International Yoga Day (June 21) is approaching. Whether you're an experienced yogi or have done a smattering of classes over the years, you know how beneficial it can be for your mind and body.
If you've ever tried a session but found it too challenging or strenuous, you should hear about an increasingly popular style of the practice, called Gratitude Yoga. It's less about burning calories and more about connecting with your mind, body, and spirit.
It's about giving thanks to everything that brought you to the mat.
It's always good to disconnect from all our devices, step outside the grind of day-to-day work life, and get back in touch with our innermost selves. But doing that through forms of exercise can be difficult. Gratitude practice eliminates those barriers with low impact, meditation-style asanas (poses).
If you still need that extra oomph of motivation to commit to a session on International Yoga Day, check out our Light Blue Yoga Case! Seeing your Casely case multiple times a day will keep your mind on the moves.
Over time, you might find that practicing is the thing you look forward to all day.
What is Gratitude Yoga?
Gratitude Yoga is just another style of the ancient exercise form, like Hatha, Vinyasa, Aerial, and many more. The word itself means “union," or “that which brings you to reality.” Yoga is not a religion or philosophy but a practice. It is the notion of becoming one with your mind and body, slowing the world around you down so that you sense your innate interconnectedness with all things.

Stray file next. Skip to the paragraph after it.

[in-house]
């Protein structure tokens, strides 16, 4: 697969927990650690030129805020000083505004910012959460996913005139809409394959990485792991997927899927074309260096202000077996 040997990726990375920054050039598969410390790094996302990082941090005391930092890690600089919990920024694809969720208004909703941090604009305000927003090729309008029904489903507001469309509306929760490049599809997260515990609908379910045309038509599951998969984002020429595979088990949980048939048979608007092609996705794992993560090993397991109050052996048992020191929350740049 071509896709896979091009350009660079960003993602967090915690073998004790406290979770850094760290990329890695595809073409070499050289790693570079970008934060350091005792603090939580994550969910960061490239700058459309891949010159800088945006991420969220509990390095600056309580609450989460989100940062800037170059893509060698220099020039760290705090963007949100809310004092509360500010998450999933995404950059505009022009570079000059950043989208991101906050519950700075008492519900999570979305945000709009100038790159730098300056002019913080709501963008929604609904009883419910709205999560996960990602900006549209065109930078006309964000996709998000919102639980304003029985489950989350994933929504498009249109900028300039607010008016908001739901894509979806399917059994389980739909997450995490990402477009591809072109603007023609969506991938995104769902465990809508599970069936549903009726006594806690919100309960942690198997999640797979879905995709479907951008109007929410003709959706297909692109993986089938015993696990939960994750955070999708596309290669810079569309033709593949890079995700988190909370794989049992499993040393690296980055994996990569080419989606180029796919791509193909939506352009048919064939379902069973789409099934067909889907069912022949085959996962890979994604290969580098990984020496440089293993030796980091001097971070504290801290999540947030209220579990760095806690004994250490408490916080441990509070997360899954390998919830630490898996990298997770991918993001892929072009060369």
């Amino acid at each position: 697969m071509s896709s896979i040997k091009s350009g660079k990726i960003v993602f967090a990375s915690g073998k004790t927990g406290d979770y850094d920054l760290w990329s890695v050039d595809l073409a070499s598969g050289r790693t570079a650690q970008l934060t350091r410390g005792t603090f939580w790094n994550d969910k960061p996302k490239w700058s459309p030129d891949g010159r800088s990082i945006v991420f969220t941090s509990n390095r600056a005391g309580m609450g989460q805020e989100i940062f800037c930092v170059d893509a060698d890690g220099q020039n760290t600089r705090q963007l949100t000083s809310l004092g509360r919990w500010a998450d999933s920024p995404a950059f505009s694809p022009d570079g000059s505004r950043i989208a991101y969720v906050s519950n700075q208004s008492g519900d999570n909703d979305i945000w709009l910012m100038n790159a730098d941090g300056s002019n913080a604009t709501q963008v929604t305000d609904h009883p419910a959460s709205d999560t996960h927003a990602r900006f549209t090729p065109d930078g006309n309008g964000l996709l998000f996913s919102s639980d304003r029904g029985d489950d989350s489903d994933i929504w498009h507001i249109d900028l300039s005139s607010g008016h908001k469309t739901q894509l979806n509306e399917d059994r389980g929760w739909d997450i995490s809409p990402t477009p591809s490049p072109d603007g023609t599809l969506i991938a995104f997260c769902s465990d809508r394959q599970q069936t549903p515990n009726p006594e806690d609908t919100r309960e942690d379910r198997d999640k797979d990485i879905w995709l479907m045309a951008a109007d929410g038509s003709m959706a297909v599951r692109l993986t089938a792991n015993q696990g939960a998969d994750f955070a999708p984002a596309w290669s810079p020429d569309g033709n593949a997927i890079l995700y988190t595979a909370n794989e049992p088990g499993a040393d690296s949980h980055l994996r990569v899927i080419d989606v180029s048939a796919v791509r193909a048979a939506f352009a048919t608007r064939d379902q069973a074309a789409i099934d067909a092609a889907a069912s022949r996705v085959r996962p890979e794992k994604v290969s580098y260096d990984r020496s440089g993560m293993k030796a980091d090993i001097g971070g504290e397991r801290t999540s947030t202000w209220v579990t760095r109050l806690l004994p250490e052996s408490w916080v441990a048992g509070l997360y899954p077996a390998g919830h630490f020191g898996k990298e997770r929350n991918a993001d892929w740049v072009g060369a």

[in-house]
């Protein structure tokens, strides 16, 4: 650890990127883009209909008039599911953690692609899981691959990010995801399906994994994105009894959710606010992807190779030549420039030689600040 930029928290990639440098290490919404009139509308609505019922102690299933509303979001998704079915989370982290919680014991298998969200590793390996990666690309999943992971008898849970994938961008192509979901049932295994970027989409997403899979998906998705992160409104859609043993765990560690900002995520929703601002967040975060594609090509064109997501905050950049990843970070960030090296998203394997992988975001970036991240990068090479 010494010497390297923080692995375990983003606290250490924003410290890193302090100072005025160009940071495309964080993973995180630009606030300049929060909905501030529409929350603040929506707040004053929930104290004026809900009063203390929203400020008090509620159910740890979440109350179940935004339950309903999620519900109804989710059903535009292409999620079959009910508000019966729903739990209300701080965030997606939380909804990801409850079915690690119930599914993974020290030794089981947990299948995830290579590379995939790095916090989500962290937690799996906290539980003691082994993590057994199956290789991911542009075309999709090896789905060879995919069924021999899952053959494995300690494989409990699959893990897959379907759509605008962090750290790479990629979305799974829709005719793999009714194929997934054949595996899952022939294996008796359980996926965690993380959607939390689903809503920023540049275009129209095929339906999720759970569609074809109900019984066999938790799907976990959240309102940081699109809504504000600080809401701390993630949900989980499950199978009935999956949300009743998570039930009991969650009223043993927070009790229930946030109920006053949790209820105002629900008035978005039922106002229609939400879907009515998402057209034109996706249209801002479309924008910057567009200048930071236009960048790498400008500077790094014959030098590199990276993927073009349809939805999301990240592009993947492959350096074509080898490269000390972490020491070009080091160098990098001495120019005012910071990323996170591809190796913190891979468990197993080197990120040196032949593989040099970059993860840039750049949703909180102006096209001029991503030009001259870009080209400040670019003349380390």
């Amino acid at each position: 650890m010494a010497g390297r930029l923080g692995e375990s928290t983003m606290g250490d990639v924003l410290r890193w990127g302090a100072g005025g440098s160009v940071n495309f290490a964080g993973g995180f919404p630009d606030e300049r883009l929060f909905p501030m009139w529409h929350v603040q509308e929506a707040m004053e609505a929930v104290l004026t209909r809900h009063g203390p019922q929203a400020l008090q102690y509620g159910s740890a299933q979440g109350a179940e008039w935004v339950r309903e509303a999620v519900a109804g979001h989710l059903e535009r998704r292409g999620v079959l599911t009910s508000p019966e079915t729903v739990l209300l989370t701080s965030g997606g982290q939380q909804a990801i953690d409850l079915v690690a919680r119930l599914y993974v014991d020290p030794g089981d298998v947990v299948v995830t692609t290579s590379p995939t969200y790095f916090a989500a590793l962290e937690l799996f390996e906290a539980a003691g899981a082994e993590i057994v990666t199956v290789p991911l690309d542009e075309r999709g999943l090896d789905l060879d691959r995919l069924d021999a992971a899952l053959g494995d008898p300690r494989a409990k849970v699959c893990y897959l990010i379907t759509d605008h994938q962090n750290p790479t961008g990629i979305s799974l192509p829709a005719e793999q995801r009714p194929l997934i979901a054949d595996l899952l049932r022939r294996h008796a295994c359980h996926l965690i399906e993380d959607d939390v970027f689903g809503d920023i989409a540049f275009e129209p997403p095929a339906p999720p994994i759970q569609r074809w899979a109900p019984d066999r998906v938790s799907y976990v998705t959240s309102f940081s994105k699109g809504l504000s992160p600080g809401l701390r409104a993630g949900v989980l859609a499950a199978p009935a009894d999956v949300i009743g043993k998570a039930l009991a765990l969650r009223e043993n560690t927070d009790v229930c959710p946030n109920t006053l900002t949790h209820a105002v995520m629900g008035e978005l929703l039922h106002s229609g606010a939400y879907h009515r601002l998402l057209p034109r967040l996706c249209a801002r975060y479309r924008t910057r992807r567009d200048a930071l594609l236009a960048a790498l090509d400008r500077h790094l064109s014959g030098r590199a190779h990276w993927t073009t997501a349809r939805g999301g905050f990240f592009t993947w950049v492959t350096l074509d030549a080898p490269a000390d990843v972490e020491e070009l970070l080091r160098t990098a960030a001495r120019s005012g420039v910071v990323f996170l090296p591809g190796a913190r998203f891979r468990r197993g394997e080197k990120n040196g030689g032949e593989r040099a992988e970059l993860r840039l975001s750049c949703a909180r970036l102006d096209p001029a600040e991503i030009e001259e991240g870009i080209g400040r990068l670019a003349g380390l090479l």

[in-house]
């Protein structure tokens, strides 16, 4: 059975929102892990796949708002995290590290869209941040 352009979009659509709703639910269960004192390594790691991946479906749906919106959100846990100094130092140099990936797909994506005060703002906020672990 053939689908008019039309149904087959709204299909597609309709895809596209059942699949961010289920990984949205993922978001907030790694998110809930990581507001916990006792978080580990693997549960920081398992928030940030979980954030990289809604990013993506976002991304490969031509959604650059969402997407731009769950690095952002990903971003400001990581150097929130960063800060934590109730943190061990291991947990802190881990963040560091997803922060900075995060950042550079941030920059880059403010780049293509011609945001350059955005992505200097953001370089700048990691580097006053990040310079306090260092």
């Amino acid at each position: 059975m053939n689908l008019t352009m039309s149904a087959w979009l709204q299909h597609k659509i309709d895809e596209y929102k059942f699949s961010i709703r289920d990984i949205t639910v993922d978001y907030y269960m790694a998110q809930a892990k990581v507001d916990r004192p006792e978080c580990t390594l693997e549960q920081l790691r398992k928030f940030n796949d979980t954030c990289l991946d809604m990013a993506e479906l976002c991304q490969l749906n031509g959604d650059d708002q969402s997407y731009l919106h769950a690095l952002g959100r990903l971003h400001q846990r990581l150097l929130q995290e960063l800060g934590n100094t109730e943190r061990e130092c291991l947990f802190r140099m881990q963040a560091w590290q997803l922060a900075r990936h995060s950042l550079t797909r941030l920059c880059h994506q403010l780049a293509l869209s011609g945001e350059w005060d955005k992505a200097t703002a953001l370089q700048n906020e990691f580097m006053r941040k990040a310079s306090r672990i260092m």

How is Gratitude Yoga different from the regular style? While usually the practice involves many poses that stretch the muscles, strengthen the joints, and get you sweating, Gratitude practice shifts the focus away from physical strengthening and inner peace.
Essentially, it focuses on the practice's purest philosophy: be well.
How Do I Practice Gratitude Yoga?
The first thing to do to practice Gratitude Yoga is to make sure you have the right setting.
Many people light candles, play relaxing instrumental music, and scent the room with incense. Wear comfortable (but not loose-fitting) clothing, lay down your mat and start in a seated position.
Hold your hands together at your center, close your eyes, and let your mind wander until it stops demanding your attention. It's all about being thankful for now and recapturing a sense of oneness with the universe, so your modern, hyper-connected mind is going to take a while to slow down and tire out. Be patient.
You may then want to list a few things in your mind that you're thankful for — your home, your friends, your family, nature, your positive attributes — anything you want.
Beyond that, just about any of the usual poses can be incorporated into a gratitude yoga session. The main thing to keep in mind is gratefulness for all that is light and connects you to everything good in life, leaving you feeling refreshed and glad.
Happy International Yoga Day!
Whether you're a master or a beginner, doing a practice on this day might be the start of something special.
Move your body and give thanks for all the good things in your life for a positive mental boost. Namaste! 🧘